FARMINGTON, N.H. — A New Hampshire Gothic Revival church has been named to the National Register of Historic Places.

The First Congregational Church in Farmington was built in 1875 and is the oldest church in continuous use in the town. It has arched windows and doorways, 14 buttressed with angled capstones, a 9-by-5-foot arched stained glass window above the vestibule entrance and a steep gabled roof.

The church’s 120-foot corner belfry houses the town clock and a 1915 memorial bell.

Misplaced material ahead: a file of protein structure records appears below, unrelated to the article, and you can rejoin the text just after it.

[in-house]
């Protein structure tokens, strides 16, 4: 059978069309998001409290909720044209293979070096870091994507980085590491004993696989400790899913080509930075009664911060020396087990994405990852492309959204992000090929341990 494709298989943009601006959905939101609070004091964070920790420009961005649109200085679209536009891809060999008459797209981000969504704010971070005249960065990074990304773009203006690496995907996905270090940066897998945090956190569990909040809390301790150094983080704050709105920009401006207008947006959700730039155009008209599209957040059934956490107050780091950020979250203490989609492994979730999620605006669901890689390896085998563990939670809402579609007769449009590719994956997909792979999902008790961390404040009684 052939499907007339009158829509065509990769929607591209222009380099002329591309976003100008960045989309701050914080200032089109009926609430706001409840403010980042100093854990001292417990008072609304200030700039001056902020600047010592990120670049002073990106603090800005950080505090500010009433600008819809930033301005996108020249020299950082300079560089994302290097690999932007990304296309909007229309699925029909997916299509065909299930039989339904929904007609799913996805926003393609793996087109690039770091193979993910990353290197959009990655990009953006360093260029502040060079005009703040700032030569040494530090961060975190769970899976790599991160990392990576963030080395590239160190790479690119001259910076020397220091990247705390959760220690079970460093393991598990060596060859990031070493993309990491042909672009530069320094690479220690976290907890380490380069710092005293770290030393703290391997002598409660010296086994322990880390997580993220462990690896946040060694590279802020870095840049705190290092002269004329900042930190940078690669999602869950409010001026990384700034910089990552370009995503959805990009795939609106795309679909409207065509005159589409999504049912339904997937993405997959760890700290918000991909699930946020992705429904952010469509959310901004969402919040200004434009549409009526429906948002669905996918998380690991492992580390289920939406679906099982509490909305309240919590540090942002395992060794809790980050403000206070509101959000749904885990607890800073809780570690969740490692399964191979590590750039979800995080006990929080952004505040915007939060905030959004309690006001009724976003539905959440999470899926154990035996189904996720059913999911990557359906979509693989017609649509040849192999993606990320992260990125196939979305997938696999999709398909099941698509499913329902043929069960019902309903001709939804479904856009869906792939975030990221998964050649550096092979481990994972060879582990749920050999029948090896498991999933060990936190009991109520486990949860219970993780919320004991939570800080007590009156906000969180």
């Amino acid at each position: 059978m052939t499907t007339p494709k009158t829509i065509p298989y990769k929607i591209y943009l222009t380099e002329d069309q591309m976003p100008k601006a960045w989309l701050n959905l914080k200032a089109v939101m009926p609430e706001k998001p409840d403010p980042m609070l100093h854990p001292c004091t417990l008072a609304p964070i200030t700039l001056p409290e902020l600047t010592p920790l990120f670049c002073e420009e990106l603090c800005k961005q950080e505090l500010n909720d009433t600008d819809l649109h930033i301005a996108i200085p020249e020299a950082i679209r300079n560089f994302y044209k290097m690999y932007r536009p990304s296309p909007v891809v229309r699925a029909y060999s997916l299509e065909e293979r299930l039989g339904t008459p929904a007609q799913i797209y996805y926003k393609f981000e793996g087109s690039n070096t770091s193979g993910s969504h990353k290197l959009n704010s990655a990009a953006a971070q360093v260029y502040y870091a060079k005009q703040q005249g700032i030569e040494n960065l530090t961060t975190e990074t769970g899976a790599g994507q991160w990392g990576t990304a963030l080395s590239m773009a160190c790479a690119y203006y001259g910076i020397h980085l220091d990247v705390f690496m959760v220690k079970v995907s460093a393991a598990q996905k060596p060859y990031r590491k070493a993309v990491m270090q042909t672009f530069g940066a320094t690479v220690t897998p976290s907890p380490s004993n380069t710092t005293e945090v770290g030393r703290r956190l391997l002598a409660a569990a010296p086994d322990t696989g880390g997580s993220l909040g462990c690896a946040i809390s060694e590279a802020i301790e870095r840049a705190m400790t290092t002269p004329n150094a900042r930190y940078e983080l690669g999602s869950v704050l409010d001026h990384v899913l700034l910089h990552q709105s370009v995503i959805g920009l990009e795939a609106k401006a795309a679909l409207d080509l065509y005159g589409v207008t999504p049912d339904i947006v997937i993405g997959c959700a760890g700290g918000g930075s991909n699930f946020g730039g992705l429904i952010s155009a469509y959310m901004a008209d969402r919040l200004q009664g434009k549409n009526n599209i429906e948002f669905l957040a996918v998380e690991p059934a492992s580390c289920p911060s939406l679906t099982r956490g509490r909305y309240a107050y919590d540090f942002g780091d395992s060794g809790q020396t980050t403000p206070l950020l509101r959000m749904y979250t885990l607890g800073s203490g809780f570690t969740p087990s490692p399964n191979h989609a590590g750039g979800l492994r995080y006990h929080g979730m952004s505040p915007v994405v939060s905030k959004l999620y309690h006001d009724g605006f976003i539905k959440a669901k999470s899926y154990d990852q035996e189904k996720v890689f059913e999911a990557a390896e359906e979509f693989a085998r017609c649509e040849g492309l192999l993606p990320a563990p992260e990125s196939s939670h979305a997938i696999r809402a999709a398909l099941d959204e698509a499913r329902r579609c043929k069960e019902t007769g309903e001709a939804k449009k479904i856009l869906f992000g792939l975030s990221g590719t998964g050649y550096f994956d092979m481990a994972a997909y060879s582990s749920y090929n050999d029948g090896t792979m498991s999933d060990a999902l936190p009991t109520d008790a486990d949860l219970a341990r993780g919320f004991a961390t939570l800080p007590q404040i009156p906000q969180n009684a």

The church was designed by Somersworth native Frederick Footman, one of the first students to enroll in MIT’s architectural program. Footman designed several New Hampshire buildings that are on the National Register of Historic Places, including the Almshouse at the Strafford County Farm in Dover and the Laconia High School, which became the district courthouse in 1977.

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